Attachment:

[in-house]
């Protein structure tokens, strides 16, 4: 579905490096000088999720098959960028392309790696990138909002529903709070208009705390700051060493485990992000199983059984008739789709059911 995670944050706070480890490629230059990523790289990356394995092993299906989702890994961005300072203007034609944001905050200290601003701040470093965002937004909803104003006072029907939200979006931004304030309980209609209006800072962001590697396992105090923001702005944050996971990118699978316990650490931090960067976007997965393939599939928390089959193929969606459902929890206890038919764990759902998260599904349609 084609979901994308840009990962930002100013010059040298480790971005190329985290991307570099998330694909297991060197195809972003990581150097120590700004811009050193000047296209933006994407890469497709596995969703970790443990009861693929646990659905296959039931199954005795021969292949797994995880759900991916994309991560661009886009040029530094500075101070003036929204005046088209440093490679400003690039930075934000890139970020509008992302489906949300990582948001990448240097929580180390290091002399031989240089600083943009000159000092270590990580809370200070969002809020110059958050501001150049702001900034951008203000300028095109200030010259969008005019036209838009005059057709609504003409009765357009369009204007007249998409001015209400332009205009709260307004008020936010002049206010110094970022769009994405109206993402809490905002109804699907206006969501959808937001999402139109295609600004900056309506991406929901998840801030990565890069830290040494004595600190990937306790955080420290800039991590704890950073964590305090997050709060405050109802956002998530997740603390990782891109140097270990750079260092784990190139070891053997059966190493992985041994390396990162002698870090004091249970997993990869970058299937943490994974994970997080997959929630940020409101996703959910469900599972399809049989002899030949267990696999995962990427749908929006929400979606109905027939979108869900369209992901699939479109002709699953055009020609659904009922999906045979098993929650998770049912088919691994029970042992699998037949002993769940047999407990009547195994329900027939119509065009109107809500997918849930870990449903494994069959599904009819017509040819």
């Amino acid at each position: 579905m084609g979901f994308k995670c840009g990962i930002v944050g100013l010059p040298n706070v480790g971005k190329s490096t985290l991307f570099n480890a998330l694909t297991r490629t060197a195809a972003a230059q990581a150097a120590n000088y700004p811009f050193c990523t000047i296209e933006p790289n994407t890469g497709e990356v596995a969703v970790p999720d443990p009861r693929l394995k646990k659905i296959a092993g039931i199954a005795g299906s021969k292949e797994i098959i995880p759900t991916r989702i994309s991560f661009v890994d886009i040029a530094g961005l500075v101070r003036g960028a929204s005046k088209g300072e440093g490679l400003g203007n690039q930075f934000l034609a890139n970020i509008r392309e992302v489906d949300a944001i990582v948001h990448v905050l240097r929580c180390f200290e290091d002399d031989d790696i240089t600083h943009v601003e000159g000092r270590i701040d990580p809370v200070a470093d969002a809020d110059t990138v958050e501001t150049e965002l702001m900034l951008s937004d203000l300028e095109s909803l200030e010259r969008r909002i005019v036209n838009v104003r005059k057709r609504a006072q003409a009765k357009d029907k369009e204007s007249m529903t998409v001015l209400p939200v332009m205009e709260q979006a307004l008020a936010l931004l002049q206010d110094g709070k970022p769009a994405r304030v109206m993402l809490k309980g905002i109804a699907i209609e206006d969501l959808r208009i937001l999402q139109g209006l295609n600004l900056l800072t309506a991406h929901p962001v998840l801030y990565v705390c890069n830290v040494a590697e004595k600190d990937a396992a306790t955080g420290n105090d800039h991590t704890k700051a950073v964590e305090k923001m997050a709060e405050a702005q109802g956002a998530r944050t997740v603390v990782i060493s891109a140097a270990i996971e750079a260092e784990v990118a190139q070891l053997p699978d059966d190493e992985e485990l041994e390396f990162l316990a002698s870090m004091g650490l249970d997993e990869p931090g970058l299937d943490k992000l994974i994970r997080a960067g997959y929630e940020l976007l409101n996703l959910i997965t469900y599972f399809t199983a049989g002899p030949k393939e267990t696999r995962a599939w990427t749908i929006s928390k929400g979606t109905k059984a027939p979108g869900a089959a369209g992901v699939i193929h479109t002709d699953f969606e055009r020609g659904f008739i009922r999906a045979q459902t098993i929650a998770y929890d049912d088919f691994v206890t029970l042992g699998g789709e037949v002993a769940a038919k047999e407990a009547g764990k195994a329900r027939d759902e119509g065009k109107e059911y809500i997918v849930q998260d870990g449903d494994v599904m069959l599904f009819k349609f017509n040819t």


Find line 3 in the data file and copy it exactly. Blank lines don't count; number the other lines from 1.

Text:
């Amino acid at each position: 579905m084609g979901f994308k995670c840009g990962i930002v944050g100013l010059p040298n706070v480790g971005k190329s490096t985290l991307f570099n480890a998330l694909t297991r490629t060197a195809a972003a230059q990581a150097a120590n000088y700004p811009f050193c990523t000047i296209e933006p790289n994407t890469g497709e990356v596995a969703v970790p999720d443990p009861r693929l394995k646990k659905i296959a092993g039931i199954a005795g299906s021969k292949e797994i098959i995880p759900t991916r989702i994309s991560f661009v890994d886009i040029a530094g961005l500075v101070r003036g960028a929204s005046k088209g300072e440093g490679l400003g203007n690039q930075f934000l034609a890139n970020i509008r392309e992302v489906d949300a944001i990582v948001h990448v905050l240097r929580c180390f200290e290091d002399d031989d790696i240089t600083h943009v601003e000159g000092r270590i701040d990580p809370v200070a470093d969002a809020d110059t990138v958050e501001t150049e965002l702001m900034l951008s937004d203000l300028e095109s909803l200030e010259r969008r909002i005019v036209n838009v104003r005059k057709r609504a006072q003409a009765k357009d029907k369009e204007s007249m529903t998409v001015l209400p939200v332009m205009e709260q979006a307004l008020a936010l931004l002049q206010d110094g709070k970022p769009a994405r304030v109206m993402l809490k309980g905002i109804a699907i209609e206006d969501l959808r208009i937001l999402q139109g209006l295609n600004l900056l800072t309506a991406h929901p962001v998840l801030y990565v705390c890069n830290v040494a590697e004595k600190d990937a396992a306790t955080g420290n105090d800039h991590t704890k700051a950073v964590e305090k923001m997050a709060e405050a702005q109802g956002a998530r944050t997740v603390v990782i060493s891109a140097a270990i996971e750079a260092e784990v990118a190139q070891l053997p699978d059966d190493e992985e485990l041994e390396f990162l316990a002698s870090m004091g650490l249970d997993e990869p931090g970058l299937d943490k992000l994974i994970r997080a960067g997959y929630e940020l976007l409101n996703l959910i997965t469900y599972f399809t199983a049989g002899p030949k393939e267990t696999r995962a599939w990427t749908i929006s928390k929400g979606t109905k059984a027939p979108g869900a089959a369209g992901v699939i193929h479109t002709d699953f969606e055009r020609g659904f008739i009922r999906a045979q459902t098993i929650a998770y929890d049912d088919f691994v206890t029970l042992g699998g789709e037949v002993a769940a038919k047999e407990a009547g764990k195994a329900r027939d759902e119509g065009k109107e059911y809500i997918v849930q998260d870990g449903d494994v599904m069959l599904f009819k349609f017509n040819t």